Yazaki Misato, et al.
Journal of agricultural and food chemistry, 2017
Collagen hydrolysate is a well-known dietary supplement for the treatment of skin aging; however, its mode of action remains unknown. Previous studies have shown that the oral ingestion of collagen hydrolysate leads to elevated levels of collagen-derived peptides in the blood, but whether these peptides reach the skin remains unclear. Here, we analyzed the plasma concentration of collagen-derived peptides after ingestion of high tripeptide containing collagen hydrolysate in humans. We identified 17 types of collagen-derived peptides transiently, with a particular enrichment in Gly-Pro-Hyp. This was also observed using an in vivo mouse model in the plasma and skin, albeit with a higher enrichment of Pro-Hyp in the skin. Interestingly, this Pro-Hyp enrichment in the skin was derived from Gly-Pro-Hyp hydrolysis, as the administration of pure Gly-Pro-Hyp peptide led to similar results. Therefore, we propose that functional peptides can be transferred to the skin by dietary supplements of collagen.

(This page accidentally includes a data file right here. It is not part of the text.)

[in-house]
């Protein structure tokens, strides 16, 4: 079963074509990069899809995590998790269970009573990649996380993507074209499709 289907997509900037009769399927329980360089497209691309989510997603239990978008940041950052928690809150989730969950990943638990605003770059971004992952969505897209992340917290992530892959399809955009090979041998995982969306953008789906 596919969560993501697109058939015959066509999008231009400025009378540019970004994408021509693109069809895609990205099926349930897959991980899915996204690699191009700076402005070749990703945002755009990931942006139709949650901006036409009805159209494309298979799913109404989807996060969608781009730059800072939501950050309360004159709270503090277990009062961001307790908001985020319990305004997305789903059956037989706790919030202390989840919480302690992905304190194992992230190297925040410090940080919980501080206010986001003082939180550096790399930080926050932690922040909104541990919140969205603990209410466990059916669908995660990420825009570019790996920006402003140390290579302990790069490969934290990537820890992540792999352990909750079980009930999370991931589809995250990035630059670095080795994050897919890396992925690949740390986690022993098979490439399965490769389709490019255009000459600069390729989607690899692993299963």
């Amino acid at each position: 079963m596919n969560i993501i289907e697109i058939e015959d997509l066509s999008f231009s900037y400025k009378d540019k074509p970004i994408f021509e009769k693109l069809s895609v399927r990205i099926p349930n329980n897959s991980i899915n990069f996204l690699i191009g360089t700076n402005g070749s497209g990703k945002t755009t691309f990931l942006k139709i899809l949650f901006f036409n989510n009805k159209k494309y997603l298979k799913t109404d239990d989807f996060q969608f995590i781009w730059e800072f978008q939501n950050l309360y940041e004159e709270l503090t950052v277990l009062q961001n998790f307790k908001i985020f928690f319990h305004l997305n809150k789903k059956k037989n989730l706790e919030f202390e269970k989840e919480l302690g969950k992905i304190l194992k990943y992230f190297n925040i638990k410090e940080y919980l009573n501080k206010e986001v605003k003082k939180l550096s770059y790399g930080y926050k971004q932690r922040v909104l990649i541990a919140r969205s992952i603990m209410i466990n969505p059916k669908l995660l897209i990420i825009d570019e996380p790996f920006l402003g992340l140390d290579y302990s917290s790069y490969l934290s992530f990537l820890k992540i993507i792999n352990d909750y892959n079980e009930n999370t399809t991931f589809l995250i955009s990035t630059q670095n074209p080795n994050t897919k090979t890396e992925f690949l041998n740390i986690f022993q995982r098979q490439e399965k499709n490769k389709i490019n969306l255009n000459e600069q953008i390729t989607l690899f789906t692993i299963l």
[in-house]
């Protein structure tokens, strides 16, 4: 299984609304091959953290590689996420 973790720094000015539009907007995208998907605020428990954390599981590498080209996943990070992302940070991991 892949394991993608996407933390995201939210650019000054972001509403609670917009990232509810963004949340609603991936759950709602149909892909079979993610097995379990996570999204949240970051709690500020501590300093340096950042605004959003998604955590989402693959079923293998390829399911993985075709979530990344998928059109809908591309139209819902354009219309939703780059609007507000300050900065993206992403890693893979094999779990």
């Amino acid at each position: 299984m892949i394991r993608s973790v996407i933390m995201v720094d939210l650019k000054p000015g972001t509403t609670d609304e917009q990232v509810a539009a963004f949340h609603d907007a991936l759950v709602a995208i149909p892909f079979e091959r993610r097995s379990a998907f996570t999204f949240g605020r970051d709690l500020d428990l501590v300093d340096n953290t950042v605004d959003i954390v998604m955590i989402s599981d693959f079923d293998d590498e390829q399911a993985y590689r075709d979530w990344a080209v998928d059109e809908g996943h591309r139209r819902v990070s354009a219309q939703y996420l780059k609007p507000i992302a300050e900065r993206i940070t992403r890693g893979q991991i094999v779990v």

Gly-Pro-Hyp; Pro-Hyp; collagen; dietary supplement; kinetics; peptide